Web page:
MIRROR CELLS at the Whitney Museum



A group exhibition featuring sculpture by Liz Craft, Rochelle Goldberg, Elizabeth Jaeger, Maggie Lee and Win McCarthy.

Mirror Cells, opened on May 13th at the Whitney Museum of the American Art and organized by Whitney associate curators Christopher Y. Lew ad Jane Panetta, presents an environment of new sculptures by five young artist who each explore narrative and aesthetic links among objects, immersing viewers in strange invented worlds.

The exhibition’s title refers to mirror neurons — specialized brain cells that are activated when observing the behavior of others. Researchers have theorized that these cells allow us to feel the joy and pain of others and associate them with understanding human intention and feelings of empathy. Accordingly, the works presented in the exhibition are often made as empathetic responses to events such as the loss of a loved one, preoccupations of a particular community, or changes that impact the world more broadly. Referencing both fantasy and real-life experience, they address broad concerns like inequality and climate change as well as more personal narratives connected to trauma and loss. Maggie Lee’s video-based installations chart her family’s ups and downs, while Win McCarthy’s precarious sculptures are imbued with the anxiety of daily life in an unstable world. Likewise, the anthropomorphic shapes of Elizabeth Jaeger’s large-scale ceramic vessels imply ambiguous emotions, and Liz Craft’s works are connected through gossipy internal dialogues reflected in sculptural mouths, word bubbles, and spider women. Finally, Rochelle Goldberg’s installation alludes to unstable environments and questions of survival through her use of morphing forms and the growth cycles of living things.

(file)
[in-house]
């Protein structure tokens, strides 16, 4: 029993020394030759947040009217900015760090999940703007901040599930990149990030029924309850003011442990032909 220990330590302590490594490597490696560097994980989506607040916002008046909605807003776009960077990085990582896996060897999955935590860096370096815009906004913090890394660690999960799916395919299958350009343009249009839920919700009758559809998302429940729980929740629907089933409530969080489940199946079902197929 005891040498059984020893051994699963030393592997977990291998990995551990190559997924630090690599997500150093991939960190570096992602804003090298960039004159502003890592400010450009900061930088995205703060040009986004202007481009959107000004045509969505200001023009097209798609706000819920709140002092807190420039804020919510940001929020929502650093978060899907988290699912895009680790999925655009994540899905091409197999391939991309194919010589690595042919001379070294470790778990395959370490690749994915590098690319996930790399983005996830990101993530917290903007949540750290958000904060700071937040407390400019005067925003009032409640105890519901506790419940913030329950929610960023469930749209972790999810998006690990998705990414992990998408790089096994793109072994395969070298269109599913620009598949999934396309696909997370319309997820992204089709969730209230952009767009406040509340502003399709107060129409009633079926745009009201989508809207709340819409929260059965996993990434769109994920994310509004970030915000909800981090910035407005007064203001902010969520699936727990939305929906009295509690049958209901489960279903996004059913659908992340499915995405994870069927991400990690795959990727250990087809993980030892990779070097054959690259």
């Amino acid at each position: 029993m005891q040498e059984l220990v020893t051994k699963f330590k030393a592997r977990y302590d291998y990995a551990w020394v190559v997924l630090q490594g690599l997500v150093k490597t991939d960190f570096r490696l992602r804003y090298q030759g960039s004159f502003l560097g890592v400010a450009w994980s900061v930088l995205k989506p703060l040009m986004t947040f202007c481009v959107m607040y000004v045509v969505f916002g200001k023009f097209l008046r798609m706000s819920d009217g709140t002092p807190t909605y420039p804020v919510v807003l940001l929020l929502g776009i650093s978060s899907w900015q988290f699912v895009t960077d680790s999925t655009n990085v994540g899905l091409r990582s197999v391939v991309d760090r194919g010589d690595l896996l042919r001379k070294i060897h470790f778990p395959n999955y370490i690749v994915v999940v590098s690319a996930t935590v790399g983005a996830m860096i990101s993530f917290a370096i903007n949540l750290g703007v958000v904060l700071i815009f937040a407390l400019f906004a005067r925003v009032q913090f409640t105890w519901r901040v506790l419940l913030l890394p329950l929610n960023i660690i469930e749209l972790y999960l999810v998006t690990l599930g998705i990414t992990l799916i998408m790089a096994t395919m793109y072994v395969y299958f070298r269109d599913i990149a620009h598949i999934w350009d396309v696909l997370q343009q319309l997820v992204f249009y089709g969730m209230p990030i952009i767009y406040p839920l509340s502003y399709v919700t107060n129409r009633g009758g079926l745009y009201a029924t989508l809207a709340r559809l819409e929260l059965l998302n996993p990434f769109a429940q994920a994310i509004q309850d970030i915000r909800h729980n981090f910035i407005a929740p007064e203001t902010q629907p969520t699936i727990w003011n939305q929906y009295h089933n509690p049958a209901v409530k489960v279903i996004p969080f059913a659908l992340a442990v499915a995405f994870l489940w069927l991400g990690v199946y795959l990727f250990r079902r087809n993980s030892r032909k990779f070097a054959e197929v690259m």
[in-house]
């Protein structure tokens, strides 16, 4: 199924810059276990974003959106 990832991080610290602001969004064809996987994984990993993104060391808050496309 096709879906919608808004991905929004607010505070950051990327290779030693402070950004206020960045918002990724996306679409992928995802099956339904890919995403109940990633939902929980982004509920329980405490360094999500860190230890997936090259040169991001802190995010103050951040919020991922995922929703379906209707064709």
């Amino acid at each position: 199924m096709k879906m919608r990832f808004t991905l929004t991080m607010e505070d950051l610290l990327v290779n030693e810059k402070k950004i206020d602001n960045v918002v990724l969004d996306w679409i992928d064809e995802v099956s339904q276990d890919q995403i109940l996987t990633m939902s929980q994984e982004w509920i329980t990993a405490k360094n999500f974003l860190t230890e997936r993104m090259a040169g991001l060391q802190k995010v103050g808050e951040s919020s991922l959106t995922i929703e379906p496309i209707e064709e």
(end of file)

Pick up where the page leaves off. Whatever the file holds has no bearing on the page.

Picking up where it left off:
Largely composed of modest materials such as wood, clay, plaster, and fabric, these works engage the viewer through a sense of immediacy and tactility. In contract to much recent art that focuses on the digital and technological, the works here reflect a deep interest in materiality and the historical traditions of sculpture. In connection with Mirror Cells, the Museum will hold three special screenings of Maggie Lee’s 2015 film Mommy, which explores the artist’s own coming of age and her mother’s life unexpected death.

The exhibition will remain on view though August 21 st in the Museum’s Hurst Family Galleries on the eight floor.




MUSEUMS by Lorenzo Lars Vallot